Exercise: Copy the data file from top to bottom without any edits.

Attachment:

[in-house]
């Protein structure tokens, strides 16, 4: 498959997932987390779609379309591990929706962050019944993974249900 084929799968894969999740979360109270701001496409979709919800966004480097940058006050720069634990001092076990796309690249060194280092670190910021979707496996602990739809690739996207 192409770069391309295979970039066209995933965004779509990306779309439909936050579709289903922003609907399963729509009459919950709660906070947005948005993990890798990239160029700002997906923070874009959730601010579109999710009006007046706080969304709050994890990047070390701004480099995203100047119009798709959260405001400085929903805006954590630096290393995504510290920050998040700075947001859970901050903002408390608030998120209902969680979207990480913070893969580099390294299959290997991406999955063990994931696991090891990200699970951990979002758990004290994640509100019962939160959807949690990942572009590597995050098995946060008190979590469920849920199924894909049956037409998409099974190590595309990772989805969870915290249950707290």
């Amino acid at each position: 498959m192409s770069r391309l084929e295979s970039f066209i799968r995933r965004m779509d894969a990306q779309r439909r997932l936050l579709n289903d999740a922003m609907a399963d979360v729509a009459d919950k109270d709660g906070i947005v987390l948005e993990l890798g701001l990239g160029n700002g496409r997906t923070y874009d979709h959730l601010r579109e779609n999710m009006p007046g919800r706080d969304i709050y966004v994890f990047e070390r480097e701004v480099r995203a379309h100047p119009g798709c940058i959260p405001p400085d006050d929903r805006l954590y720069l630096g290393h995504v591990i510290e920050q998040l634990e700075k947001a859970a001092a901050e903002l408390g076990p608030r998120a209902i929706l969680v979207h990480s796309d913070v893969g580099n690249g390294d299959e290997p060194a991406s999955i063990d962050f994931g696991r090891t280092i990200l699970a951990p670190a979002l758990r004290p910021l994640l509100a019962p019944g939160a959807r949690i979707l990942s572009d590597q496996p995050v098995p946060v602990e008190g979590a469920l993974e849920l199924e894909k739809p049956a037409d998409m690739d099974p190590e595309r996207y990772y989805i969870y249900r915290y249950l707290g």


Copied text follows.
[in-house]
């Protein structure tokens, strides 16, 4: 498959997932987390779609379309591990929706962050019944993974249900 084929799968894969999740979360109270701001496409979709919800966004480097940058006050720069634990001092076990796309690249060194280092670190910021979707496996602990739809690739996207 192409770069391309295979970039066209995933965004779509990306779309439909936050579709289903922003609907399963729509009459919950709660906070947005948005993990890798990239160029700002997906923070874009959730601010579109999710009006007046706080969304709050994890990047070390701004480099995203100047119009798709959260405001400085929903805006954590630096290393995504510290920050998040700075947001859970901050903002408390608030998120209902969680979207990480913070893969580099390294299959290997991406999955063990994931696991090891990200699970951990979002758990004290994640509100019962939160959807949690990942572009590597995050098995946060008190979590469920849920199924894909049956037409998409099974190590595309990772989805969870915290249950707290």
């Amino acid at each position: 498959m192409s770069r391309l084929e295979s970039f066209i799968r995933r965004m779509d894969a990306q779309r439909r997932l936050l579709n289903d999740a922003m609907a399963d979360v729509a009459d919950k109270d709660g906070i947005v987390l948005e993990l890798g701001l990239g160029n700002g496409r997906t923070y874009d979709h959730l601010r579109e779609n999710m009006p007046g919800r706080d969304i709050y966004v994890f990047e070390r480097e701004v480099r995203a379309h100047p119009g798709c940058i959260p405001p400085d006050d929903r805006l954590y720069l630096g290393h995504v591990i510290e920050q998040l634990e700075k947001a859970a001092a901050e903002l408390g076990p608030r998120a209902i929706l969680v979207h990480s796309d913070v893969g580099n690249g390294d299959e290997p060194a991406s999955i063990d962050f994931g696991r090891t280092i990200l699970a951990p670190a979002l758990r004290p910021l994640l509100a019962p019944g939160a959807r949690i979707l990942s572009d590597q496996p995050v098995p946060v602990e008190g979590a469920l993974e849920l199924e894909k739809p049956a037409d998409m690739d099974p190590e595309r996207y990772y989805i969870y249900r915290y249950l707290g």